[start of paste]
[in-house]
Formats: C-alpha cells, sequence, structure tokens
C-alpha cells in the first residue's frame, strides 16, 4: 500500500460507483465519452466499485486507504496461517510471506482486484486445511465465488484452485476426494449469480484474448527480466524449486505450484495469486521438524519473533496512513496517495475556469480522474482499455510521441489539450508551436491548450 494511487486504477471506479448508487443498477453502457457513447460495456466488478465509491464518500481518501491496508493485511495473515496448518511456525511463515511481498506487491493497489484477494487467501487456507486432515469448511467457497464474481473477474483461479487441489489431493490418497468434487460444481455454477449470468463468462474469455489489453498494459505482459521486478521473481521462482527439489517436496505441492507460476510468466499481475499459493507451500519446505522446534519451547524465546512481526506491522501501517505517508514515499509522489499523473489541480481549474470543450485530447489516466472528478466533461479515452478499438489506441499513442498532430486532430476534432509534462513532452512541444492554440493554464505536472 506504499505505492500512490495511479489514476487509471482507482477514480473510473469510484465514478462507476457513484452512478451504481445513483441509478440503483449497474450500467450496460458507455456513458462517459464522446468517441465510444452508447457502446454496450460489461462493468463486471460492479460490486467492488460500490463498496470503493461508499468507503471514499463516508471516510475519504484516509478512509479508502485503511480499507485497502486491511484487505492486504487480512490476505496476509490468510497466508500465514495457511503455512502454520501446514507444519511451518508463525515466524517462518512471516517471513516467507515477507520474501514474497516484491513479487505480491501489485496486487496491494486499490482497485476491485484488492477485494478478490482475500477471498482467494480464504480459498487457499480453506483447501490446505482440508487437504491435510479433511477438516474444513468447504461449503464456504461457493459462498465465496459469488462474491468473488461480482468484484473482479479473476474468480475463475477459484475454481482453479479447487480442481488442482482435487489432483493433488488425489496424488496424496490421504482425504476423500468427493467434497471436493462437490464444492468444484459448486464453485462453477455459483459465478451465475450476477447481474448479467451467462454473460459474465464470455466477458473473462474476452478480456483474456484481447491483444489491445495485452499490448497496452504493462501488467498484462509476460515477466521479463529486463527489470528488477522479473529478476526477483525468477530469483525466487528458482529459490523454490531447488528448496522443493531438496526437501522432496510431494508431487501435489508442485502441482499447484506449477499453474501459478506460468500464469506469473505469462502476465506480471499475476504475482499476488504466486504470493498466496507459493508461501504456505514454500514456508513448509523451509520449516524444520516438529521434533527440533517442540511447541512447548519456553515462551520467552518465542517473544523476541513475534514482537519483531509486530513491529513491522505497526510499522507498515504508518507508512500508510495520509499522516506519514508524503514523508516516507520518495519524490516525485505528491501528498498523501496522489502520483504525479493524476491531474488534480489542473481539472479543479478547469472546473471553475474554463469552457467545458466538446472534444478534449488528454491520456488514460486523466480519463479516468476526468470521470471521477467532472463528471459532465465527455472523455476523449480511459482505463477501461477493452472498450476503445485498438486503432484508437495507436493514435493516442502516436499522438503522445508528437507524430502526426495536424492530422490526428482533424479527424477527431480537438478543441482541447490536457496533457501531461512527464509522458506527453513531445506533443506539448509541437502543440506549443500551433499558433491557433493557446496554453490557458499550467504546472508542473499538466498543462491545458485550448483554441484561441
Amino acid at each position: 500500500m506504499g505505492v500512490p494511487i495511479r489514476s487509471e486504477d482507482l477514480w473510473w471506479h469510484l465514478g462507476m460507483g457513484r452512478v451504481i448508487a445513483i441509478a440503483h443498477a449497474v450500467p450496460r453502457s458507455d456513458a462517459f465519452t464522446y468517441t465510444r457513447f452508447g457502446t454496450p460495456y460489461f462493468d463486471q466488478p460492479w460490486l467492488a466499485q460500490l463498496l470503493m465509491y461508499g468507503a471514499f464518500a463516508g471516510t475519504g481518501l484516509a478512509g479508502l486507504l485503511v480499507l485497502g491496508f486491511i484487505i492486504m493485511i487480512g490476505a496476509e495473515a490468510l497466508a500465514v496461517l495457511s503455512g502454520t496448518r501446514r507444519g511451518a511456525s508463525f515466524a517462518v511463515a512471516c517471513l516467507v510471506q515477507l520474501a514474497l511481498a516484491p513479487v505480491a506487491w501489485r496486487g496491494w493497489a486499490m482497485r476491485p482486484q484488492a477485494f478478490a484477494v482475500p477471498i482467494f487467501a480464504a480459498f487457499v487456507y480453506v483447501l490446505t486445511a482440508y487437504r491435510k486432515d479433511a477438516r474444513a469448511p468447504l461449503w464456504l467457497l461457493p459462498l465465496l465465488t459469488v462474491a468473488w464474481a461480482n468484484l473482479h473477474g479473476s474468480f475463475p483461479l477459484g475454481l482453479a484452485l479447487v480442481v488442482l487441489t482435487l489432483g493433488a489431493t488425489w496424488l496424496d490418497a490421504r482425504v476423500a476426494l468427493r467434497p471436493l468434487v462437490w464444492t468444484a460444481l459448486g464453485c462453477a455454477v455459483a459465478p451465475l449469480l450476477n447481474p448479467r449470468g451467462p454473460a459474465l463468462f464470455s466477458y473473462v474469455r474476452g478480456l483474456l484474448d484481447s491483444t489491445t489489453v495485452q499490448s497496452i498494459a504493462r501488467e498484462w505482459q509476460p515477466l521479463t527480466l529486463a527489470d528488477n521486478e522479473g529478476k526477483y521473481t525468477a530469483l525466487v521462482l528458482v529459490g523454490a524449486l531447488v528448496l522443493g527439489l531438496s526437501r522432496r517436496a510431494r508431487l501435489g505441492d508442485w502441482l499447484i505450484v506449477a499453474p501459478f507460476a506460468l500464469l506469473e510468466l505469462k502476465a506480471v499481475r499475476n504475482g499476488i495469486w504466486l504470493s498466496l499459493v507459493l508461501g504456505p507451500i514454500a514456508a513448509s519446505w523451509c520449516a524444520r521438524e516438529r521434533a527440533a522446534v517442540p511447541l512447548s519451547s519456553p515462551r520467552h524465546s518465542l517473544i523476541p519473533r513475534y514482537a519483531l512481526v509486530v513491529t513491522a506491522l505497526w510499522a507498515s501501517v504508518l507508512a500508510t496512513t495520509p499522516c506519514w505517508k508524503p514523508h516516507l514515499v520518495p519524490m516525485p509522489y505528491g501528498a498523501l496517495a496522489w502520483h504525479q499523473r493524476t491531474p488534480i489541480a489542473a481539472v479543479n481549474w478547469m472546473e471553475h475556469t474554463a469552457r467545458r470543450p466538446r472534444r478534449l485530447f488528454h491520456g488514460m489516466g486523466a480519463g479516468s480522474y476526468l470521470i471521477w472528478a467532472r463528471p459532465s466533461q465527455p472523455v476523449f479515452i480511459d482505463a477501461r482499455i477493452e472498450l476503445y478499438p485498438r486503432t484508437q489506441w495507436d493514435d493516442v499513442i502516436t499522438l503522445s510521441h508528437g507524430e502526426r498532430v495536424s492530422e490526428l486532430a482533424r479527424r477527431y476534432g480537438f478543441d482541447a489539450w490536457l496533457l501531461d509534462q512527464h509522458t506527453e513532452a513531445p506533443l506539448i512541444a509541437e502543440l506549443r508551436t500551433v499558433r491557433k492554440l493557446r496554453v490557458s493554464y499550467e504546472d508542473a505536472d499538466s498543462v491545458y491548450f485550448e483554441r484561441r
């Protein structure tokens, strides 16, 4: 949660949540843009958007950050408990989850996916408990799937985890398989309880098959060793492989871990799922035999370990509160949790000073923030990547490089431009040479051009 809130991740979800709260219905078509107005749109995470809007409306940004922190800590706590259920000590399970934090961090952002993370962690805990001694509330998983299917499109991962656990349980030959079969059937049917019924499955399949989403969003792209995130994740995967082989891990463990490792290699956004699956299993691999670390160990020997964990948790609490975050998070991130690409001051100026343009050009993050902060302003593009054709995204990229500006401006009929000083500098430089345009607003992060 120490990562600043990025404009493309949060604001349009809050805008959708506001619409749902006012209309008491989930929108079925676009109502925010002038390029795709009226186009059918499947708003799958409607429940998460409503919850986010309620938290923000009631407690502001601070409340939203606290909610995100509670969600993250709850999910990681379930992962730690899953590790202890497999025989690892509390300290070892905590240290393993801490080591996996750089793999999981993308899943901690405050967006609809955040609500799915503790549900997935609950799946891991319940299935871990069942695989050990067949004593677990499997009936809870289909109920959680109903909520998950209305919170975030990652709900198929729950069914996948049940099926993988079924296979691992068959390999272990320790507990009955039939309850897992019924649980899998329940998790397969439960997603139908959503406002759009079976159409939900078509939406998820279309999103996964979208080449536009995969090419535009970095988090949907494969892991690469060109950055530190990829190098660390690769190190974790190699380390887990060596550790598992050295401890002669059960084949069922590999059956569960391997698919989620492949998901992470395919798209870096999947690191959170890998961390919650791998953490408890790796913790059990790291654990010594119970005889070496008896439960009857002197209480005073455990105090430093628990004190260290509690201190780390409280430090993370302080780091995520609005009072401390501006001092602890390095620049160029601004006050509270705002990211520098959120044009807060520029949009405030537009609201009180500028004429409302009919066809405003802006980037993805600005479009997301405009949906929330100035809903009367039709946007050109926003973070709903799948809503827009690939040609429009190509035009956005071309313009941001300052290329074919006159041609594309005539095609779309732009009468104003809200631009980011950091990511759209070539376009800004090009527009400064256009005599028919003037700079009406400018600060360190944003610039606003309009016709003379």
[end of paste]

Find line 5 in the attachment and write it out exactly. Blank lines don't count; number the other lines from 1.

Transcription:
């Protein structure tokens, strides 16, 4: 949660949540843009958007950050408990989850996916408990799937985890398989309880098959060793492989871990799922035999370990509160949790000073923030990547490089431009040479051009 809130991740979800709260219905078509107005749109995470809007409306940004922190800590706590259920000590399970934090961090952002993370962690805990001694509330998983299917499109991962656990349980030959079969059937049917019924499955399949989403969003792209995130994740995967082989891990463990490792290699956004699956299993691999670390160990020997964990948790609490975050998070991130690409001051100026343009050009993050902060302003593009054709995204990229500006401006009929000083500098430089345009607003992060 120490990562600043990025404009493309949060604001349009809050805008959708506001619409749902006012209309008491989930929108079925676009109502925010002038390029795709009226186009059918499947708003799958409607429940998460409503919850986010309620938290923000009631407690502001601070409340939203606290909610995100509670969600993250709850999910990681379930992962730690899953590790202890497999025989690892509390300290070892905590240290393993801490080591996996750089793999999981993308899943901690405050967006609809955040609500799915503790549900997935609950799946891991319940299935871990069942695989050990067949004593677990499997009936809870289909109920959680109903909520998950209305919170975030990652709900198929729950069914996948049940099926993988079924296979691992068959390999272990320790507990009955039939309850897992019924649980899998329940998790397969439960997603139908959503406002759009079976159409939900078509939406998820279309999103996964979208080449536009995969090419535009970095988090949907494969892991690469060109950055530190990829190098660390690769190190974790190699380390887990060596550790598992050295401890002669059960084949069922590999059956569960391997698919989620492949998901992470395919798209870096999947690191959170890998961390919650791998953490408890790796913790059990790291654990010594119970005889070496008896439960009857002197209480005073455990105090430093628990004190260290509690201190780390409280430090993370302080780091995520609005009072401390501006001092602890390095620049160029601004006050509270705002990211520098959120044009807060520029949009405030537009609201009180500028004429409302009919066809405003802006980037993805600005479009997301405009949906929330100035809903009367039709946007050109926003973070709903799948809503827009690939040609429009190509035009956005071309313009941001300052290329074919006159041609594309005539095609779309732009009468104003809200631009980011950091990511759209070539376009800004090009527009400064256009005599028919003037700079009406400018600060360190944003610039606003309009016709003379």